Nicola Sturgeon and David Cameron mark St Andrew's Day
Politicians from across the political divide have reflected on the referendum campaign as they marked Scotland's national day.
First Minister Nicola Sturgeon used her St Andrew's Day message to say that 2014 had been "a year like no other".
And she said she looked to the future with renewed optimism after the independence debate.
Meanwhile, Prime Minister David Cameron said people across the UK and the world would be celebrating.
Mr Cameron said the Saltire would be flying above 10 Downing Street, as he described how he was "just one of the millions of people who were relieved, proud and delighted that Scotland decided to stay" in the independence referendum.
He added: "There was one big message at the heart of our campaign: We can have a strong UK and a strong Scotland - with its own identity and achievements to celebrate. That's what St Andrew's Day is all about.
"As we celebrate St Andrew's Day, we celebrate Scotland, this great nation of culture and enterprise, of pride and passion, whose countrymen and women gave the world the steam engine, the television, penicillin, James Bond, Harry Potter - even the Higgs boson.
"Today, Scotland's national day, the world shows its admiration for those achievements, and the bagpipes will ring out from the islands of Argyll to the streets of New York."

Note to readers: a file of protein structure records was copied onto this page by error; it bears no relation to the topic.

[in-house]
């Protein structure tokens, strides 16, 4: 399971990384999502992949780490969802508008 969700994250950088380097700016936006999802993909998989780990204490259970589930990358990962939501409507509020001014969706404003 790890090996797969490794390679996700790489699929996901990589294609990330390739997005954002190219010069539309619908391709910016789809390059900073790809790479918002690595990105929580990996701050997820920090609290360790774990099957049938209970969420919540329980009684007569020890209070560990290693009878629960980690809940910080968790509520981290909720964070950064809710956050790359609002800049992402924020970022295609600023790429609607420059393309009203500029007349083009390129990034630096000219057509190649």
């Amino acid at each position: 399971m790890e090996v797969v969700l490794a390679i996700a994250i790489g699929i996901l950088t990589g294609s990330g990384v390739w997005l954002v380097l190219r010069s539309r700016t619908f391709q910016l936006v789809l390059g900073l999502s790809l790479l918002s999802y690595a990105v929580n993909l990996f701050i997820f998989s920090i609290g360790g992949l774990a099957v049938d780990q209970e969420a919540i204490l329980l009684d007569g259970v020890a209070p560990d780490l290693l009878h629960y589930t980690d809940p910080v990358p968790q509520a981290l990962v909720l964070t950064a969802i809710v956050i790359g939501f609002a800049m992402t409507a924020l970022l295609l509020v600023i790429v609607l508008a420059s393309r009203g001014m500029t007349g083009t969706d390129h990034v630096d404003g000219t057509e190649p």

Mr Cameron said UK embassies and high commissions around the world would be "flying the flag for Scotland", while people "in every corner of our country" would be celebrating St Andrew's Day.
In her message, Ms Sturgeon, who succeeded Alex Salmond as both first minister and SNP leader earlier this month, said St Andrew's Day was "a wonderful time to reflect on Scotland's many contributions to the world - our people, our history and our culture".
She stated: "2014 has been a year like no other for Scotland, during which we welcomed the world to our Year of Homecoming, the Commonwealth Games in Glasgow, and the Ryder Cup at Gleneagles.
"The referendum debate was a wonderful display of peaceful democracy in action which re-energised our politics and challenged all politicians to respond to the expectations and aspirations of our citizens. As we reflect on the past, we look to the future with renewed focus and optimism."
Ms Sturgeon said Scotland was an "outward looking nation" and added: "As first minister, I recognise the importance of Scotland working together with our friends in Europe and across the globe to secure a better, more prosperous and peaceful future for all."
Meanwhile, it has been confirmed that Ms Sturgeon will have her first audience with the Queen during a visit to London on 10 December.
Ms Sturgeon will also be sworn in as a member of the Privy Council - a group of advisers to the Queen, most of whom are senior politicians - on the same day.